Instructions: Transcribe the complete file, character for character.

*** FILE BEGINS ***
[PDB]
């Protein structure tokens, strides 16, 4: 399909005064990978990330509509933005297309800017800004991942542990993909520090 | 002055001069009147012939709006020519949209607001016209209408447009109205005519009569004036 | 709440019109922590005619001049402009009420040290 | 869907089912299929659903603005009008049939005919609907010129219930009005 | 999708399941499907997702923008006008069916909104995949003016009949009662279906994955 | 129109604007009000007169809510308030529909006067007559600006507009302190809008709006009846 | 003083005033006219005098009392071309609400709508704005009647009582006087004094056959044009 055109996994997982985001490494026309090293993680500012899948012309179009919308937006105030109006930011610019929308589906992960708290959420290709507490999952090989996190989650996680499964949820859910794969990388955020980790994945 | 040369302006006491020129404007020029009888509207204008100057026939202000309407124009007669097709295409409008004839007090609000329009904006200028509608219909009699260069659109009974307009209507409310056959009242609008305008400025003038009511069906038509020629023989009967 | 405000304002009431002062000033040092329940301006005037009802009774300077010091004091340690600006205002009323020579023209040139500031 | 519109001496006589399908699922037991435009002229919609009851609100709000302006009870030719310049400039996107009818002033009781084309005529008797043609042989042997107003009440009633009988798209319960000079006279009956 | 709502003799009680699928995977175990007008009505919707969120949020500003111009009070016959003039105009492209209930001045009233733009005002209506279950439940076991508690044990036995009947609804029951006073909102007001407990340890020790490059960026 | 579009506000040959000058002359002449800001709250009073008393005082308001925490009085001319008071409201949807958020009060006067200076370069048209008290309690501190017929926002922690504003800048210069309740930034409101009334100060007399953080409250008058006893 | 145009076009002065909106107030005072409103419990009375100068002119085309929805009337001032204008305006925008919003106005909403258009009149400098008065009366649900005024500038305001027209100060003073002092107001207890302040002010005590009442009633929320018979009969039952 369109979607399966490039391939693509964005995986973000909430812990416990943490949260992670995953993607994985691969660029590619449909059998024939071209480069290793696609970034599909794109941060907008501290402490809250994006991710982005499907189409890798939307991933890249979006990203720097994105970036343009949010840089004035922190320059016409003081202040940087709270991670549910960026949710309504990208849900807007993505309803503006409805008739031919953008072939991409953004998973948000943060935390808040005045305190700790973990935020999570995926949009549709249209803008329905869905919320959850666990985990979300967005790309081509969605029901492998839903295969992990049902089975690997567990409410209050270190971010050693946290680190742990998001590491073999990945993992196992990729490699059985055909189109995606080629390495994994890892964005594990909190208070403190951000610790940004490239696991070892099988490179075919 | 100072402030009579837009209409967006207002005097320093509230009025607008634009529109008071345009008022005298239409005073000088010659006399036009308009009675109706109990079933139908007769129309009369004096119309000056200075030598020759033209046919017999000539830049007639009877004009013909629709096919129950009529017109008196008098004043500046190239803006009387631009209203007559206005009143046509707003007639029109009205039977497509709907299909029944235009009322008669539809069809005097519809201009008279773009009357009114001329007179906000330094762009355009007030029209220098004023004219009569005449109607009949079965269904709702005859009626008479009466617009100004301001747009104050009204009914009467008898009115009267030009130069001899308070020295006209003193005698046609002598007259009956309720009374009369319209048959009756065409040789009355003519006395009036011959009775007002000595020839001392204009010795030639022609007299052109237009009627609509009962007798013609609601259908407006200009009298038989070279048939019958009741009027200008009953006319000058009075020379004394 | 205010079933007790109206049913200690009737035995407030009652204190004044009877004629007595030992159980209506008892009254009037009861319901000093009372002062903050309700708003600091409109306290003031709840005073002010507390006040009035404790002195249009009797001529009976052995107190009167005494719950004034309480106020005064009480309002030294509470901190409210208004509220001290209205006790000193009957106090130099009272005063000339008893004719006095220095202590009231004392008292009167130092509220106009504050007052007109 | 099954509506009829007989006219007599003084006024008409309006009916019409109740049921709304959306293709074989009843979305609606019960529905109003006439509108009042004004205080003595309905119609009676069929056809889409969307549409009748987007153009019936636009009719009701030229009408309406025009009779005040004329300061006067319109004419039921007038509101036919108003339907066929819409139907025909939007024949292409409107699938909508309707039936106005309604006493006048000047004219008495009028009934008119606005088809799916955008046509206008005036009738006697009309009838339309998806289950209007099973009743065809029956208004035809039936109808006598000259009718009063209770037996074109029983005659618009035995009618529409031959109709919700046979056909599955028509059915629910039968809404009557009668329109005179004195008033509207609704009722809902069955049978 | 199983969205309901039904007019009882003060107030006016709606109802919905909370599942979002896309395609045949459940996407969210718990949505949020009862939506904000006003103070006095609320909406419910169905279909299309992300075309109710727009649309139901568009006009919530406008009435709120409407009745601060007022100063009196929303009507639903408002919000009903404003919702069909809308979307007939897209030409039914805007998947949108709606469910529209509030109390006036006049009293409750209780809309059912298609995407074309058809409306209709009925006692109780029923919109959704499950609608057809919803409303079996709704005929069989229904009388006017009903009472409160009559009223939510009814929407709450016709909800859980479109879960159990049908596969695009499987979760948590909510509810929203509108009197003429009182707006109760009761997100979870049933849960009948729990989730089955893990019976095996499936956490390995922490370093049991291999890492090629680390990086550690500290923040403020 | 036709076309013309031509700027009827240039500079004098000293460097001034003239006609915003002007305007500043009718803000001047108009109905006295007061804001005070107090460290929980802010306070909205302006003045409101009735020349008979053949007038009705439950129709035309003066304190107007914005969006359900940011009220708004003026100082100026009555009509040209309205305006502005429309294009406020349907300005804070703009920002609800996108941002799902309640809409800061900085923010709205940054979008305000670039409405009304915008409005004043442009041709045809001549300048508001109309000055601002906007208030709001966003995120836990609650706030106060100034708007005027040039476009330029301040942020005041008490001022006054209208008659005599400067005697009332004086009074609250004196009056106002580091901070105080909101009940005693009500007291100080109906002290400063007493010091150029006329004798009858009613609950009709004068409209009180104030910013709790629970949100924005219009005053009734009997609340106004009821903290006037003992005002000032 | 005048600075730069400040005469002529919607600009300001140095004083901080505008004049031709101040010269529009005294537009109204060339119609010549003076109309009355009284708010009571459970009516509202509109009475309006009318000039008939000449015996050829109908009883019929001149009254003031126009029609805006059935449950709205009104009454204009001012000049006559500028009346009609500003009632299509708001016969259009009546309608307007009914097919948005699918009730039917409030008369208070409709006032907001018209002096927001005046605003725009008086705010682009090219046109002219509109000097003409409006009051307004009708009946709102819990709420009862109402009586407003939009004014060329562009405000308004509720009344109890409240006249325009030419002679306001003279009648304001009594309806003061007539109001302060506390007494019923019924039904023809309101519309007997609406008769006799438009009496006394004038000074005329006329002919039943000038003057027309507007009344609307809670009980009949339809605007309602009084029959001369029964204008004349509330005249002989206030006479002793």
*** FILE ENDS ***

[PDB]
């Protein structure tokens, strides 16, 4: 399909005064990978990330509509933005297309800017800004991942542990993909520090 | 002055001069009147012939709006020519949209607001016209209408447009109205005519009569004036 | 709440019109922590005619001049402009009420040290 | 869907089912299929659903603005009008049939005919609907010129219930009005 | 999708399941499907997702923008006008069916909104995949003016009949009662279906994955 | 129109604007009000007169809510308030529909006067007559600006507009302190809008709006009846 | 003083005033006219005098009392071309609400709508704005009647009582006087004094056959044009 055109996994997982985001490494026309090293993680500012899948012309179009919308937006105030109006930011610019929308589906992960708290959420290709507490999952090989996190989650996680499964949820859910794969990388955020980790994945 | 040369302006006491020129404007020029009888509207204008100057026939202000309407124009007669097709295409409008004839007090609000329009904006200028509608219909009699260069659109009974307009209507409310056959009242609008305008400025003038009511069906038509020629023989009967 | 405000304002009431002062000033040092329940301006005037009802009774300077010091004091340690600006205002009323020579023209040139500031 | 519109001496006589399908699922037991435009002229919609009851609100709000302006009870030719310049400039996107009818002033009781084309005529008797043609042989042997107003009440009633009988798209319960000079006279009956 | 709502003799009680699928995977175990007008009505919707969120949020500003111009009070016959003039105009492209209930001045009233733009005002209506279950439940076991508690044990036995009947609804029951006073909102007001407990340890020790490059960026 | 579009506000040959000058002359002449800001709250009073008393005082308001925490009085001319008071409201949807958020009060006067200076370069048209008290309690501190017929926002922690504003800048210069309740930034409101009334100060007399953080409250008058006893 | 145009076009002065909106107030005072409103419990009375100068002119085309929805009337001032204008305006925008919003106005909403258009009149400098008065009366649900005024500038305001027209100060003073002092107001207890302040002010005590009442009633929320018979009969039952 369109979607399966490039391939693509964005995986973000909430812990416990943490949260992670995953993607994985691969660029590619449909059998024939071209480069290793696609970034599909794109941060907008501290402490809250994006991710982005499907189409890798939307991933890249979006990203720097994105970036343009949010840089004035922190320059016409003081202040940087709270991670549910960026949710309504990208849900807007993505309803503006409805008739031919953008072939991409953004998973948000943060935390808040005045305190700790973990935020999570995926949009549709249209803008329905869905919320959850666990985990979300967005790309081509969605029901492998839903295969992990049902089975690997567990409410209050270190971010050693946290680190742990998001590491073999990945993992196992990729490699059985055909189109995606080629390495994994890892964005594990909190208070403190951000610790940004490239696991070892099988490179075919 | 100072402030009579837009209409967006207002005097320093509230009025607008634009529109008071345009008022005298239409005073000088010659006399036009308009009675109706109990079933139908007769129309009369004096119309000056200075030598020759033209046919017999000539830049007639009877004009013909629709096919129950009529017109008196008098004043500046190239803006009387631009209203007559206005009143046509707003007639029109009205039977497509709907299909029944235009009322008669539809069809005097519809201009008279773009009357009114001329007179906000330094762009355009007030029209220098004023004219009569005449109607009949079965269904709702005859009626008479009466617009100004301001747009104050009204009914009467008898009115009267030009130069001899308070020295006209003193005698046609002598007259009956309720009374009369319209048959009756065409040789009355003519006395009036011959009775007002000595020839001392204009010795030639022609007299052109237009009627609509009962007798013609609601259908407006200009009298038989070279048939019958009741009027200008009953006319000058009075020379004394 | 205010079933007790109206049913200690009737035995407030009652204190004044009877004629007595030992159980209506008892009254009037009861319901000093009372002062903050309700708003600091409109306290003031709840005073002010507390006040009035404790002195249009009797001529009976052995107190009167005494719950004034309480106020005064009480309002030294509470901190409210208004509220001290209205006790000193009957106090130099009272005063000339008893004719006095220095202590009231004392008292009167130092509220106009504050007052007109 | 099954509506009829007989006219007599003084006024008409309006009916019409109740049921709304959306293709074989009843979305609606019960529905109003006439509108009042004004205080003595309905119609009676069929056809889409969307549409009748987007153009019936636009009719009701030229009408309406025009009779005040004329300061006067319109004419039921007038509101036919108003339907066929819409139907025909939007024949292409409107699938909508309707039936106005309604006493006048000047004219008495009028009934008119606005088809799916955008046509206008005036009738006697009309009838339309998806289950209007099973009743065809029956208004035809039936109808006598000259009718009063209770037996074109029983005659618009035995009618529409031959109709919700046979056909599955028509059915629910039968809404009557009668329109005179004195008033509207609704009722809902069955049978 | 199983969205309901039904007019009882003060107030006016709606109802919905909370599942979002896309395609045949459940996407969210718990949505949020009862939506904000006003103070006095609320909406419910169905279909299309992300075309109710727009649309139901568009006009919530406008009435709120409407009745601060007022100063009196929303009507639903408002919000009903404003919702069909809308979307007939897209030409039914805007998947949108709606469910529209509030109390006036006049009293409750209780809309059912298609995407074309058809409306209709009925006692109780029923919109959704499950609608057809919803409303079996709704005929069989229904009388006017009903009472409160009559009223939510009814929407709450016709909800859980479109879960159990049908596969695009499987979760948590909510509810929203509108009197003429009182707006109760009761997100979870049933849960009948729990989730089955893990019976095996499936956490390995922490370093049991291999890492090629680390990086550690500290923040403020 | 036709076309013309031509700027009827240039500079004098000293460097001034003239006609915003002007305007500043009718803000001047108009109905006295007061804001005070107090460290929980802010306070909205302006003045409101009735020349008979053949007038009705439950129709035309003066304190107007914005969006359900940011009220708004003026100082100026009555009509040209309205305006502005429309294009406020349907300005804070703009920002609800996108941002799902309640809409800061900085923010709205940054979008305000670039409405009304915008409005004043442009041709045809001549300048508001109309000055601002906007208030709001966003995120836990609650706030106060100034708007005027040039476009330029301040942020005041008490001022006054209208008659005599400067005697009332004086009074609250004196009056106002580091901070105080909101009940005693009500007291100080109906002290400063007493010091150029006329004798009858009613609950009709004068409209009180104030910013709790629970949100924005219009005053009734009997609340106004009821903290006037003992005002000032 | 005048600075730069400040005469002529919607600009300001140095004083901080505008004049031709101040010269529009005294537009109204060339119609010549003076109309009355009284708010009571459970009516509202509109009475309006009318000039008939000449015996050829109908009883019929001149009254003031126009029609805006059935449950709205009104009454204009001012000049006559500028009346009609500003009632299509708001016969259009009546309608307007009914097919948005699918009730039917409030008369208070409709006032907001018209002096927001005046605003725009008086705010682009090219046109002219509109000097003409409006009051307004009708009946709102819990709420009862109402009586407003939009004014060329562009405000308004509720009344109890409240006249325009030419002679306001003279009648304001009594309806003061007539109001302060506390007494019923019924039904023809309101519309007997609406008769006799438009009496006394004038000074005329006329002919039943000038003057027309507007009344609307809670009980009949339809605007309602009084029959001369029964204008004349509330005249002989206030006479002793």